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Robert Johnson

Lost and Found

Barry Lee Pearson

Publication Year: 2003

With just forty-one recordings to his credit, Robert Johnson (1911-38) is a giant in the history of blues music. Johnson's vast influence on twentieth-century American music, combined with his mysterious death at the age of twenty-seven, has allowed speculation and myths to obscure the facts of his life. The most famous of these legends depicts a young Johnson meeting the Devil at a dusty Mississippi crossroads at midnight and selling his soul in exchange for prodigious guitar skills. _x000B__x000B_In this volume, Barry Lee Pearson and Bill McCulloch examine the full range of writings about Johnson and sift fact from fiction. They compare conflicting accounts of Johnson's life, weighing them against interviews with blues musicians and others who knew the man. Through their extensive research Pearson and McCulloch uncover a life every bit as compelling as the fabrications and exaggerations that have sprung up around it. In examining Johnson's life and music, and the ways in which both have been reinvented and interpreted by other artists, critics, and fans, Robert Johnson: Lost and Found charts the broader cultural forces that have mediated the expression of African American artistic traditions.

Published by: University of Illinois Press

Title Page

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Copyright Page

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Table of Contents

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Preface

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pp. ix-x

In May 2001, just outside Clarksdale, Mississippi, Bill Mc- Culloch sat in the commissary bar at Hopson Plantation, chatting with a group that included Tommy Polk, a Nashville songwriter. At some point Bill mentioned this book, which was then an unfinished manuscript being shopped to publishers. “So what’s it going to be,” Tommy wanted to ...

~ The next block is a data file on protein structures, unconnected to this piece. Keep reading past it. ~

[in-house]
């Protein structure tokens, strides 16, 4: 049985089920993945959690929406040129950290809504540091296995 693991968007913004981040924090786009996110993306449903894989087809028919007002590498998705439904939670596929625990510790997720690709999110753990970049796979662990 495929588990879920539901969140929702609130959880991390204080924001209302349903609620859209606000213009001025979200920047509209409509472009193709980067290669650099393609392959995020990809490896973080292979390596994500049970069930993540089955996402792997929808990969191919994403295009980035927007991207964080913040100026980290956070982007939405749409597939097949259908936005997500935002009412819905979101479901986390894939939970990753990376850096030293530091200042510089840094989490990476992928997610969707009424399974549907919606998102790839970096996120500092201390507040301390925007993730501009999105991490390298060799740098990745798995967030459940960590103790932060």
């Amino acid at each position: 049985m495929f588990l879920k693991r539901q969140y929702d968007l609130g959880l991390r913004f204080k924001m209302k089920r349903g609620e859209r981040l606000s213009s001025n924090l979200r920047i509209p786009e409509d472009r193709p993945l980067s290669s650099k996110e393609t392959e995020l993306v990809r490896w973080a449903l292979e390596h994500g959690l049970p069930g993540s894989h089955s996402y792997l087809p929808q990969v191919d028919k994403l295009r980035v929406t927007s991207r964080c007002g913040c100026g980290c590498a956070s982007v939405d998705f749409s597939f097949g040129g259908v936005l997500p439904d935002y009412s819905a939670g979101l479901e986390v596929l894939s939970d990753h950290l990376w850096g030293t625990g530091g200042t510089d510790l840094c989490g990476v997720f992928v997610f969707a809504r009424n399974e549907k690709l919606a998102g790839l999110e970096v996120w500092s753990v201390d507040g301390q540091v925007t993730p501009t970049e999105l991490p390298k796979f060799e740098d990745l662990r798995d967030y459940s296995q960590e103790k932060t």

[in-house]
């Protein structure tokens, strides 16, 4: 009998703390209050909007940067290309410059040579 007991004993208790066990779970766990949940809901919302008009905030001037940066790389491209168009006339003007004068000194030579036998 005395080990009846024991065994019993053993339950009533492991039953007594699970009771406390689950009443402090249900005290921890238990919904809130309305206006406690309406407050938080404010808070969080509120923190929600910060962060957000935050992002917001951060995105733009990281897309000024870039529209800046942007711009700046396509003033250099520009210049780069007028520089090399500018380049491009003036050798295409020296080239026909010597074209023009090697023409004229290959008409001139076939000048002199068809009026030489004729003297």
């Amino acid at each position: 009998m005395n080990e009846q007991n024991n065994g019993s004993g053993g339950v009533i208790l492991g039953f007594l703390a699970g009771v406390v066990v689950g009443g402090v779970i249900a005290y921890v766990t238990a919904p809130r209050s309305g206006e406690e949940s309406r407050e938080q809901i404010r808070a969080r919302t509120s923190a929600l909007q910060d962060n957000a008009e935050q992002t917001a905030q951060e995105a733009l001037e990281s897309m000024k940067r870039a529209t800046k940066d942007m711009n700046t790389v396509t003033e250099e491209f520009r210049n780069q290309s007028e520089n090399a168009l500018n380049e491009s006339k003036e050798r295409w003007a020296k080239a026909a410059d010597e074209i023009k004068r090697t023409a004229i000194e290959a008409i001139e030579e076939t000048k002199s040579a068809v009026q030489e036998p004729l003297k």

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Acknowledgments

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pp. xi-xii

This book is the product of a collaboration between a folklorist and a journalist. It is also the product of a friendship that began some forty years ago when we discovered a shared interest in the music that had evolved during the first half of the twentieth century in the African American communities of the rural South and Southeast. As the years went by our interest was enriched by encounters and, in ...

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1. The Making of a Paper Trail

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pp. 1-4

Lord knows, he tried to be a family man, but something always drew him back—or drove him back—to the road. He spent most of his adult life traveling from town to town, playing guitar and singing for gatherings on street corners, at suppers and house parties, and in rural roadhouses and urban clubs. Although his travels took him to most regions ...

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2. Our Hero

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pp. 5-10

Even as the body of romantic mythology about Robert Johnson grew in the decades following his death, so, too, did the volume of carefully researched facts and first-person recollections. For readers who know little or nothing about this storied blues artist, this chapter offers a short biographical outline. Based on public records, court documents, the memories ...

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3. The Anecdotes

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pp. 11-17

Don Law, the British producer who recorded Johnson, was a key source of early information about the blues artist. H. C. Speir and Ernie Oertle, the two talent scouts who put Johnson in touch with Law, also provided recollections, but Law was the initial and primary source. His anecdotes, unchallenged for thirty years, were recycled over and over ...

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4. Early Notices

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pp. 18-26

The first extended print reference to Robert Johnson outside of music industry communications appeared in the March 2, 1937, issue of The New Masses, a left-wing periodical based in New York.1 Following notices for two plays, titled Chains and Marching Song, a lecture on “The Moscow Treason Trial,” a fund-raiser to aid leftist opposition in Spain, and ...

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5. The Reissue Project, Phase One

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pp. 27-32